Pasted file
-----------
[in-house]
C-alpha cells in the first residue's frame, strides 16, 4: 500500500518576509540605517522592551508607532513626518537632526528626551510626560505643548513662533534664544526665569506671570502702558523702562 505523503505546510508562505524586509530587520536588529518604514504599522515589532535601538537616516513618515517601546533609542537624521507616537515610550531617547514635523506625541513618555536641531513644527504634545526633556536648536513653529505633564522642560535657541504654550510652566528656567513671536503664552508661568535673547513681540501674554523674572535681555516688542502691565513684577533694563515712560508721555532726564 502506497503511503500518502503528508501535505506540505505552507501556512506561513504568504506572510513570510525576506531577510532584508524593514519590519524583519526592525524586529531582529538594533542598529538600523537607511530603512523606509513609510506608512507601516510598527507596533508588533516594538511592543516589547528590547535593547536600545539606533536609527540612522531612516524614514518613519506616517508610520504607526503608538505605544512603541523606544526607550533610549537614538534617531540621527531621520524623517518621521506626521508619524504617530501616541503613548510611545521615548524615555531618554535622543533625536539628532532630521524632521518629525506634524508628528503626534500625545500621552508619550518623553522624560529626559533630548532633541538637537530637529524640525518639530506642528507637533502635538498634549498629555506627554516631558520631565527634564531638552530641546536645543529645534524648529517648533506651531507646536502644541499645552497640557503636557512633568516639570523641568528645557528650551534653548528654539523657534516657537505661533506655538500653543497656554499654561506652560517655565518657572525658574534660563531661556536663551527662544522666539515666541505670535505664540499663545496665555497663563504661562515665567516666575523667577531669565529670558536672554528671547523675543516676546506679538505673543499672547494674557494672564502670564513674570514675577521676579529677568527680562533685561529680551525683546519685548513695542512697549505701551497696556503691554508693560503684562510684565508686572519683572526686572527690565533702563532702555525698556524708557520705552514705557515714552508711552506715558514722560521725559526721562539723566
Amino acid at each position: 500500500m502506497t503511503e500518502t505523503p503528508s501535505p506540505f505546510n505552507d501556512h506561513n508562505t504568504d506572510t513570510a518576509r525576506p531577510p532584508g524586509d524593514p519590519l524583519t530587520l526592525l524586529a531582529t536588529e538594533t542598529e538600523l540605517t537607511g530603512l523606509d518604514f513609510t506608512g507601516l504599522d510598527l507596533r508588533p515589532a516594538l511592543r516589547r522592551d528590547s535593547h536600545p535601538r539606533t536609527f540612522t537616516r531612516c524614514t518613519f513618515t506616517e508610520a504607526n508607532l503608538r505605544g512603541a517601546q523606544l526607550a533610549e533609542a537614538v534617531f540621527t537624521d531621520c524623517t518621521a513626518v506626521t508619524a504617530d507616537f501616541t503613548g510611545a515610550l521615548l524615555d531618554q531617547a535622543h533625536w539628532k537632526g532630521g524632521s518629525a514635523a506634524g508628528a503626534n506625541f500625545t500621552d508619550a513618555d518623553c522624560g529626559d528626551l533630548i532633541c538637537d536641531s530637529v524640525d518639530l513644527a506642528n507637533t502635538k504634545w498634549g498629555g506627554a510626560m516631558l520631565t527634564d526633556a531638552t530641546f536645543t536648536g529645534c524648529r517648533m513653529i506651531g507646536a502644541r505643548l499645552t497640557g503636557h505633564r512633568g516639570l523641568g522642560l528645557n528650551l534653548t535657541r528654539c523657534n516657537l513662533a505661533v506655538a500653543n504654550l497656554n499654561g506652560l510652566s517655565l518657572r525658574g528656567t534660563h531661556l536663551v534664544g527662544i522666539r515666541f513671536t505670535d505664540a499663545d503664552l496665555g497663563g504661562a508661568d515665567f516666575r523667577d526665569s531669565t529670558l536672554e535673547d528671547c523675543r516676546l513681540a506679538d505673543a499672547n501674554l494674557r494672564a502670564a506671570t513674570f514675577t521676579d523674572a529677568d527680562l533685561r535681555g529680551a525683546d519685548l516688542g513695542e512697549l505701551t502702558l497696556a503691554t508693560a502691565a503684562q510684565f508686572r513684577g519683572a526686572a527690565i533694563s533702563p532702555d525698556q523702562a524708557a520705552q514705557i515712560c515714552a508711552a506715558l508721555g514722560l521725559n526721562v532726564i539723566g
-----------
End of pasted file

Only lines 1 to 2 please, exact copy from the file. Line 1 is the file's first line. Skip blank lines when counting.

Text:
[in-house]
C-alpha cells in the first residue's frame, strides 16, 4: 500500500518576509540605517522592551508607532513626518537632526528626551510626560505643548513662533534664544526665569506671570502702558523702562 505523503505546510508562505524586509530587520536588529518604514504599522515589532535601538537616516513618515517601546533609542537624521507616537515610550531617547514635523506625541513618555536641531513644527504634545526633556536648536513653529505633564522642560535657541504654550510652566528656567513671536503664552508661568535673547513681540501674554523674572535681555516688542502691565513684577533694563515712560508721555532726564 502506497503511503500518502503528508501535505506540505505552507501556512506561513504568504506572510513570510525576506531577510532584508524593514519590519524583519526592525524586529531582529538594533542598529538600523537607511530603512523606509513609510506608512507601516510598527507596533508588533516594538511592543516589547528590547535593547536600545539606533536609527540612522531612516524614514518613519506616517508610520504607526503608538505605544512603541523606544526607550533610549537614538534617531540621527531621520524623517518621521506626521508619524504617530501616541503613548510611545521615548524615555531618554535622543533625536539628532532630521524632521518629525506634524508628528503626534500625545500621552508619550518623553522624560529626559533630548532633541538637537530637529524640525518639530506642528507637533502635538498634549498629555506627554516631558520631565527634564531638552530641546536645543529645534524648529517648533506651531507646536502644541499645552497640557503636557512633568516639570523641568528645557528650551534653548528654539523657534516657537505661533506655538500653543497656554499654561506652560517655565518657572525658574534660563531661556536663551527662544522666539515666541505670535505664540499663545496665555497663563504661562515665567516666575523667577531669565529670558536672554528671547523675543516676546506679538505673543499672547494674557494672564502670564513674570514675577521676579529677568527680562533685561529680551525683546519685548513695542512697549505701551497696556503691554508693560503684562510684565508686572519683572526686572527690565533702563532702555525698556524708557520705552514705557515714552508711552506715558514722560521725559526721562539723566